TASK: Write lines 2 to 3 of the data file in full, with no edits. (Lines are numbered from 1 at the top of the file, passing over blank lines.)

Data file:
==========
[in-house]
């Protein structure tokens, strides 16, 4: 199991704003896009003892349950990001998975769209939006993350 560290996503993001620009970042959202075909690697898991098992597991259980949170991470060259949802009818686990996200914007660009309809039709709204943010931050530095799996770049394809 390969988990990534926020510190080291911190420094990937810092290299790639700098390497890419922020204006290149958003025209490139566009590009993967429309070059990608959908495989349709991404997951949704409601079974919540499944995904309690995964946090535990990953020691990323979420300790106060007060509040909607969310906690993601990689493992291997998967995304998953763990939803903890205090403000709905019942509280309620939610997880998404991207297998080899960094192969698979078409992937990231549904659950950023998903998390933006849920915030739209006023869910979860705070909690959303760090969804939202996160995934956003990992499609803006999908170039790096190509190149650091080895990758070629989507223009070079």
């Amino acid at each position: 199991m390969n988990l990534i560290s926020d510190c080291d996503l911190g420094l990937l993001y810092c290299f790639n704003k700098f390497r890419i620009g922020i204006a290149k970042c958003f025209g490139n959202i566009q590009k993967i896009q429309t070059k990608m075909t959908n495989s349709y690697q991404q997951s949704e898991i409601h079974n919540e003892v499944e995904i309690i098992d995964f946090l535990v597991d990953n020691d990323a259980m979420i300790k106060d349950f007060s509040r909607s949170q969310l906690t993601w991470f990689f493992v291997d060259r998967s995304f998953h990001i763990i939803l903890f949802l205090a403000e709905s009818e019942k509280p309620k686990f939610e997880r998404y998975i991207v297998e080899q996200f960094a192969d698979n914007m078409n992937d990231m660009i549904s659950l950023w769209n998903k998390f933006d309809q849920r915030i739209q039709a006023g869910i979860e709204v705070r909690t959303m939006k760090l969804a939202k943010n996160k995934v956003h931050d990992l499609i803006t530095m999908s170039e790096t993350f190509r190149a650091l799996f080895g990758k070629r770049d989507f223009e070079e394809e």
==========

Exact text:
């Protein structure tokens, strides 16, 4: 199991704003896009003892349950990001998975769209939006993350 560290996503993001620009970042959202075909690697898991098992597991259980949170991470060259949802009818686990996200914007660009309809039709709204943010931050530095799996770049394809 390969988990990534926020510190080291911190420094990937810092290299790639700098390497890419922020204006290149958003025209490139566009590009993967429309070059990608959908495989349709991404997951949704409601079974919540499944995904309690995964946090535990990953020691990323979420300790106060007060509040909607969310906690993601990689493992291997998967995304998953763990939803903890205090403000709905019942509280309620939610997880998404991207297998080899960094192969698979078409992937990231549904659950950023998903998390933006849920915030739209006023869910979860705070909690959303760090969804939202996160995934956003990992499609803006999908170039790096190509190149650091080895990758070629989507223009070079």
């Amino acid at each position: 199991m390969n988990l990534i560290s926020d510190c080291d996503l911190g420094l990937l993001y810092c290299f790639n704003k700098f390497r890419i620009g922020i204006a290149k970042c958003f025209g490139n959202i566009q590009k993967i896009q429309t070059k990608m075909t959908n495989s349709y690697q991404q997951s949704e898991i409601h079974n919540e003892v499944e995904i309690i098992d995964f946090l535990v597991d990953n020691d990323a259980m979420i300790k106060d349950f007060s509040r909607s949170q969310l906690t993601w991470f990689f493992v291997d060259r998967s995304f998953h990001i763990i939803l903890f949802l205090a403000e709905s009818e019942k509280p309620k686990f939610e997880r998404y998975i991207v297998e080899q996200f960094a192969d698979n914007m078409n992937d990231m660009i549904s659950l950023w769209n998903k998390f933006d309809q849920r915030i739209q039709a006023g869910i979860e709204v705070r909690t959303m939006k760090l969804a939202k943010n996160k995934v956003h931050d990992l499609i803006t530095m999908s170039e790096t993350f190509r190149a650091l799996f080895g990758k070629r770049d989507f223009e070079e394809e």